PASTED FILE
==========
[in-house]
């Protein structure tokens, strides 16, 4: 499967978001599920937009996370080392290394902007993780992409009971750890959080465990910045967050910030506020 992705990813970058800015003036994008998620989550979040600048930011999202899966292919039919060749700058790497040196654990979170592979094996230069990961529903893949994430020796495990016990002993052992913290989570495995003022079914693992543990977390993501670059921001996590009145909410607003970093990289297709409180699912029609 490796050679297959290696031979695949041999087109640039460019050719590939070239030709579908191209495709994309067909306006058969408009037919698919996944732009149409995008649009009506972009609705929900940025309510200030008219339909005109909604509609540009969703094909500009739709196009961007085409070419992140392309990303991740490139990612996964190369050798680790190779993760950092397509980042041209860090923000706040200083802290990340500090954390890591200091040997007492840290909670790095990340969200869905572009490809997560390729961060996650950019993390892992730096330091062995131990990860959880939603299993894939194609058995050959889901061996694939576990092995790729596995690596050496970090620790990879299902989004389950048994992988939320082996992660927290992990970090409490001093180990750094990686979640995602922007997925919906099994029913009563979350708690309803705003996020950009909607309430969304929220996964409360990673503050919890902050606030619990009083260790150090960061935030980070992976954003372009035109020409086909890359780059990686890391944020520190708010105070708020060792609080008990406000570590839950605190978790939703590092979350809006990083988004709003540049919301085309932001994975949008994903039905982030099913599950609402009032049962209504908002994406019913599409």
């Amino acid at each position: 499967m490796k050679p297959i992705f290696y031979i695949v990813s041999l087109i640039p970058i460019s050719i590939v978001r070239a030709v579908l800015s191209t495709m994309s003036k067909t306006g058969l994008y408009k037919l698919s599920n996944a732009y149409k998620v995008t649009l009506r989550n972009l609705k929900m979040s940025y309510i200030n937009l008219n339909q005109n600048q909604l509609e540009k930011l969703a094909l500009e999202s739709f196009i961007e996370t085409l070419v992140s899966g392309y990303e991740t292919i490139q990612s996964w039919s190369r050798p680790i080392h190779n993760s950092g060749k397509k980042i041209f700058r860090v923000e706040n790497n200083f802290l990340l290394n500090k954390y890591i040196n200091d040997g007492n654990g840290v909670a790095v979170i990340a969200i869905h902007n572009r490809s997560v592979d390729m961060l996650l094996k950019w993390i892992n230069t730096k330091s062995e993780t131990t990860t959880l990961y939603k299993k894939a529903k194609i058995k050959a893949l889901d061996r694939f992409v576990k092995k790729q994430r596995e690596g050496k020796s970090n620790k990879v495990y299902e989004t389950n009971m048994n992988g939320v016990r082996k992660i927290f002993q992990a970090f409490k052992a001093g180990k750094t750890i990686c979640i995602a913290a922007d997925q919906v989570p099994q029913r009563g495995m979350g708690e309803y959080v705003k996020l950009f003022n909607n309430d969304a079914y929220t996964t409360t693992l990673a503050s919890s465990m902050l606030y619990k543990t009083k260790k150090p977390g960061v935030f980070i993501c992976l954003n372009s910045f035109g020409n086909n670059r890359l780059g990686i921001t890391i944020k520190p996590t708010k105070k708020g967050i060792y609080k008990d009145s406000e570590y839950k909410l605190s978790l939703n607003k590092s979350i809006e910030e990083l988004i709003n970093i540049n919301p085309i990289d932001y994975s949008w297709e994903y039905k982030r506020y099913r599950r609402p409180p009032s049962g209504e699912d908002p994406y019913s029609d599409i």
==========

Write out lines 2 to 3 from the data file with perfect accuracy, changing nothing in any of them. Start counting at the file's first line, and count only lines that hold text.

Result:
């Protein structure tokens, strides 16, 4: 499967978001599920937009996370080392290394902007993780992409009971750890959080465990910045967050910030506020 992705990813970058800015003036994008998620989550979040600048930011999202899966292919039919060749700058790497040196654990979170592979094996230069990961529903893949994430020796495990016990002993052992913290989570495995003022079914693992543990977390993501670059921001996590009145909410607003970093990289297709409180699912029609 490796050679297959290696031979695949041999087109640039460019050719590939070239030709579908191209495709994309067909306006058969408009037919698919996944732009149409995008649009009506972009609705929900940025309510200030008219339909005109909604509609540009969703094909500009739709196009961007085409070419992140392309990303991740490139990612996964190369050798680790190779993760950092397509980042041209860090923000706040200083802290990340500090954390890591200091040997007492840290909670790095990340969200869905572009490809997560390729961060996650950019993390892992730096330091062995131990990860959880939603299993894939194609058995050959889901061996694939576990092995790729596995690596050496970090620790990879299902989004389950048994992988939320082996992660927290992990970090409490001093180990750094990686979640995602922007997925919906099994029913009563979350708690309803705003996020950009909607309430969304929220996964409360990673503050919890902050606030619990009083260790150090960061935030980070992976954003372009035109020409086909890359780059990686890391944020520190708010105070708020060792609080008990406000570590839950605190978790939703590092979350809006990083988004709003540049919301085309932001994975949008994903039905982030099913599950609402009032049962209504908002994406019913599409």
């Amino acid at each position: 499967m490796k050679p297959i992705f290696y031979i695949v990813s041999l087109i640039p970058i460019s050719i590939v978001r070239a030709v579908l800015s191209t495709m994309s003036k067909t306006g058969l994008y408009k037919l698919s599920n996944a732009y149409k998620v995008t649009l009506r989550n972009l609705k929900m979040s940025y309510i200030n937009l008219n339909q005109n600048q909604l509609e540009k930011l969703a094909l500009e999202s739709f196009i961007e996370t085409l070419v992140s899966g392309y990303e991740t292919i490139q990612s996964w039919s190369r050798p680790i080392h190779n993760s950092g060749k397509k980042i041209f700058r860090v923000e706040n790497n200083f802290l990340l290394n500090k954390y890591i040196n200091d040997g007492n654990g840290v909670a790095v979170i990340a969200i869905h902007n572009r490809s997560v592979d390729m961060l996650l094996k950019w993390i892992n230069t730096k330091s062995e993780t131990t990860t959880l990961y939603k299993k894939a529903k194609i058995k050959a893949l889901d061996r694939f992409v576990k092995k790729q994430r596995e690596g050496k020796s970090n620790k990879v495990y299902e989004t389950n009971m048994n992988g939320v016990r082996k992660i927290f002993q992990a970090f409490k052992a001093g180990k750094t750890i990686c979640i995602a913290a922007d997925q919906v989570p099994q029913r009563g495995m979350g708690e309803y959080v705003k996020l950009f003022n909607n309430d969304a079914y929220t996964t409360t693992l990673a503050s919890s465990m902050l606030y619990k543990t009083k260790k150090p977390g960061v935030f980070i993501c992976l954003n372009s910045f035109g020409n086909n670059r890359l780059g990686i921001t890391i944020k520190p996590t708010k105070k708020g967050i060792y609080k008990d009145s406000e570590y839950k909410l605190s978790l939703n607003k590092s979350i809006e910030e990083l988004i709003n970093i540049n919301p085309i990289d932001y994975s949008w297709e994903y039905k982030r506020y099913r599950r609402p409180p009032s049962g209504e699912d908002p994406y019913s029609d599409i």